There was a huge plum pudding, custards and pies of every name and description ever known in Yankee land; yet the pumpkin pie occupied the most distinguished niche. There were also several kinds of rich cake, and a variety of sweetmeats and fruits. On the sideboard was ranged a goodly number of decanters and bottles; the former filled with currant wine, and the latter with excellent cider and ginger beer – a beverage Mrs. Romilly prided herself on preparing in perfection.”
— Clare Teeling contributed to this story
Sarah J. Hale, who convinced Abraham Lincoln to declare Thanksgiving a national holiday, had this recipe in her cook book:
"Cider cake is very good, to be baked in small loaves. 1 1/2 lb. of flour, half a pound of sugar, quarter of a pound of butter, half a pint of cider, 1 tea-spoonful of pearl ash; spice to your taste. Bake till it turns easily in the pans. I should think about half an hour."
Culinary historian Amanda Moniz has adapted Hale's recipe for contemporary cooks. She recommends serving the cake with sauteed apples, ice cream (vanilla, cinnamon or dulce de leche) and cider syrup. Or cut back the sugar in the cake and serve with roast meat, especially ham, pork or turkey.
- 2 1/2 cups all-purpose flour
- 1/2 cup sugar
- 1 1/2 teaspoons baking powder
- 1/2 teaspoon baking soda
- 1 teaspoon cinnamon
- Pinch of salt
- 4 ounces (1 stick) unsalted butter, cold
- 3/4 cup apple cider, plus a few tablespoons for a cider wash
- Sugar for sprinkling
- Sauteed Apples
- 2 crisp firm apples, such as Granny Smith, Empire, Cortland
- 3 tablespoons unsalted butter
- 1/4 cup sugar, or to taste
- Cider Syrup
- 2 cups apple cider
- 3/4 cup sugar
- 3 tablespoons butter
- 2 teaspoons cider vinegar
- Coarse sea salt
- Raisins (optional)
For the shortcake, preheat the oven to 425 F. Line a 9-by-13-inch baking sheet with parchment paper or grease lightly.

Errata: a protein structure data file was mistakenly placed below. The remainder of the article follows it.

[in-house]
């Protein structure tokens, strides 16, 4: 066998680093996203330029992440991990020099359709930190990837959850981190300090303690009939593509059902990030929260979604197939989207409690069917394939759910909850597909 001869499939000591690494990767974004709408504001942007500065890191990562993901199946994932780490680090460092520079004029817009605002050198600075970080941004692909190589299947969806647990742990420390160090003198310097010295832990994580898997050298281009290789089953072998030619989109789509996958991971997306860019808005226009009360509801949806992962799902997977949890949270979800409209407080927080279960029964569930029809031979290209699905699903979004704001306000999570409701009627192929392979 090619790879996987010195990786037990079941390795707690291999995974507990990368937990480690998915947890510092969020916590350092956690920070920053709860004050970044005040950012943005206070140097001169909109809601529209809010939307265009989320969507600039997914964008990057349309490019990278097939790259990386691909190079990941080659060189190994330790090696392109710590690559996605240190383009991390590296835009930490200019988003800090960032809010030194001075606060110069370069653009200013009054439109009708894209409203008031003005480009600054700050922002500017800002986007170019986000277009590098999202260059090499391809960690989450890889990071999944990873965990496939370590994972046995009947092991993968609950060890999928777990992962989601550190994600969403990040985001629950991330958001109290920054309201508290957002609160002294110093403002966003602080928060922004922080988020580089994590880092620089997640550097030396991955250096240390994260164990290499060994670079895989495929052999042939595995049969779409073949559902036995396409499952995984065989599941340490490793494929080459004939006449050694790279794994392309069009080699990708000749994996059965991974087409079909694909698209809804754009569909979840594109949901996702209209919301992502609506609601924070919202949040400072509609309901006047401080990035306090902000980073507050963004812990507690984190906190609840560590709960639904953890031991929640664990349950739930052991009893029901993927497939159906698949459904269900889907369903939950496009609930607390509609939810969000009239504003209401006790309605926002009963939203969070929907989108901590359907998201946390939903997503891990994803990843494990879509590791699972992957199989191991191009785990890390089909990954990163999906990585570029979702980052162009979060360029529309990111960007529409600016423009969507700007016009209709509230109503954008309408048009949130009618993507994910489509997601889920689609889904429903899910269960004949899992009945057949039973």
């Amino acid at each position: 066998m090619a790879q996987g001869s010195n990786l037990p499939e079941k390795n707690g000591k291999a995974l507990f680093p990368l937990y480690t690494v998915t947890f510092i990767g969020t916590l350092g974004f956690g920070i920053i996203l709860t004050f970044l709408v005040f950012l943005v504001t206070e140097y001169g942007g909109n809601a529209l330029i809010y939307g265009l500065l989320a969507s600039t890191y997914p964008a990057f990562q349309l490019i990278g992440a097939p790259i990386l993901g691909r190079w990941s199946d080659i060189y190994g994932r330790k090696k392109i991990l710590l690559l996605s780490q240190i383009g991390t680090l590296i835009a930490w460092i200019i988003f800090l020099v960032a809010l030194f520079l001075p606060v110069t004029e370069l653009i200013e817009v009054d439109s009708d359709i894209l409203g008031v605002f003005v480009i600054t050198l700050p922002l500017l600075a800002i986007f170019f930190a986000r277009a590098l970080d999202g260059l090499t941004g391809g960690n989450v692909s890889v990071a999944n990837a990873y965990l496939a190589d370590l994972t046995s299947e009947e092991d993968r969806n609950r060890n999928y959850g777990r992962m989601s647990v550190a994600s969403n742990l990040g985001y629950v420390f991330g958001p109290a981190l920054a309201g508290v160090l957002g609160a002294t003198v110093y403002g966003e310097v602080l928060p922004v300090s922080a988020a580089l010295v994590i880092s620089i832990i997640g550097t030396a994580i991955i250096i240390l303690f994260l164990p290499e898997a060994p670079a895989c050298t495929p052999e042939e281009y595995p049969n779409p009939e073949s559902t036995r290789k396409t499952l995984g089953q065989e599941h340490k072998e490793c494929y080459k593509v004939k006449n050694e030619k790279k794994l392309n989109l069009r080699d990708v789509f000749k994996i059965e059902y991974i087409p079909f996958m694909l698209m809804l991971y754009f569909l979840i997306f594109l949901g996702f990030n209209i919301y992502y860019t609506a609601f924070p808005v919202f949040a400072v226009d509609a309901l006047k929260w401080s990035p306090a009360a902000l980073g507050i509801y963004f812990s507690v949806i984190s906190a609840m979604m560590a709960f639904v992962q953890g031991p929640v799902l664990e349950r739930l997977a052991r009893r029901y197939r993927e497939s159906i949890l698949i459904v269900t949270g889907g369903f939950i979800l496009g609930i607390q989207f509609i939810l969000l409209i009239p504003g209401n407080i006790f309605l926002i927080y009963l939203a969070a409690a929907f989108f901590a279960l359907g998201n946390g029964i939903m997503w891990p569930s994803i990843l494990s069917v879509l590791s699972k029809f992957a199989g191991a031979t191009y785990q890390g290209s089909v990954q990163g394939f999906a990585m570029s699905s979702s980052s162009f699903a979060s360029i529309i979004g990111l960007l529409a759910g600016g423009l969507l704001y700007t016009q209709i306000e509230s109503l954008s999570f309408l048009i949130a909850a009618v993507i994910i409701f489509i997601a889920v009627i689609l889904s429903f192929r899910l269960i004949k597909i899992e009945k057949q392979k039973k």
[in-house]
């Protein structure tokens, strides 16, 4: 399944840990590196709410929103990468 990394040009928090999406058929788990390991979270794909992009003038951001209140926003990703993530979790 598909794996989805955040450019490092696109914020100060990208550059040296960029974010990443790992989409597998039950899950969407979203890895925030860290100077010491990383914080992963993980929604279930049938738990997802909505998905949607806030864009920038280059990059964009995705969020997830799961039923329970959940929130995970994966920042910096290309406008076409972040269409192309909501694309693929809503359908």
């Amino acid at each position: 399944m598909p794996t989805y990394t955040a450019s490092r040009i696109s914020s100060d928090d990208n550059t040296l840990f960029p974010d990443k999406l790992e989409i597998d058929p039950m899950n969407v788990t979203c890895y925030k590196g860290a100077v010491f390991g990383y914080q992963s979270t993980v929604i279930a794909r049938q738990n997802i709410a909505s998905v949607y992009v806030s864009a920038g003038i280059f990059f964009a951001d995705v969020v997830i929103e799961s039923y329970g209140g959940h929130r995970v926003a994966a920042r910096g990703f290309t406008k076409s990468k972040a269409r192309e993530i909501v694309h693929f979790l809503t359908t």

Combine the dry ingredients in a large bowl.
Add the cold butter and cut into the dry ingredients with your fingers by rubbing the butter between your fingers until the size of small peas and the mixture resembles coarse cornmeal. (Alternately, you can pulse the dry ingredients in the food processor and then add the cold butter and pulse until it resembles coarse cornmeal.)
Place the mixture into a large bowl.
Make a well in the middle of the mixture. Add the cider and mix with a wooden spoon only until combined.
Turn the dough onto a lightly floured board. Using a rolling pin and your hands, gently and quickly roll and form the dough so that it is the thickness you want (typically about an inch or so thick). Use round cookie cutters or a drinking glass to punch out biscuits the size you want.
Place the biscuits on the baking sheet. Brush each biscuit with a little cider and sprinkle with a little sugar.
Bake until the biscuits are a nice golden brown. Rotate the baking sheet after several minutes. The baking time will be 6 to 12 minutes, depending on the size of the biscuits.
While the biscuits are baking, prepare the apples and syrup.
Peel, core and cut the apples into thin slices -- 12 to 16 per apple.
Over medium heat, melt the butter in a saute pan. Add the apple slices and saute for several minutes until the apples begin to soften.
Add the sugar and sprinkle on some cinnamon. Stir. Saute for several more minutes until the apples are soft. Serve hot or warm.
For the syrup, in a small pot, put the cider, sugar, butter and vinegar, and bring to a simmer. Let simmer 15 minutes, or until the cider reduces by about half. Turn off the heat.
Add a pinch of coarse sea salt and, if you like, some raisins.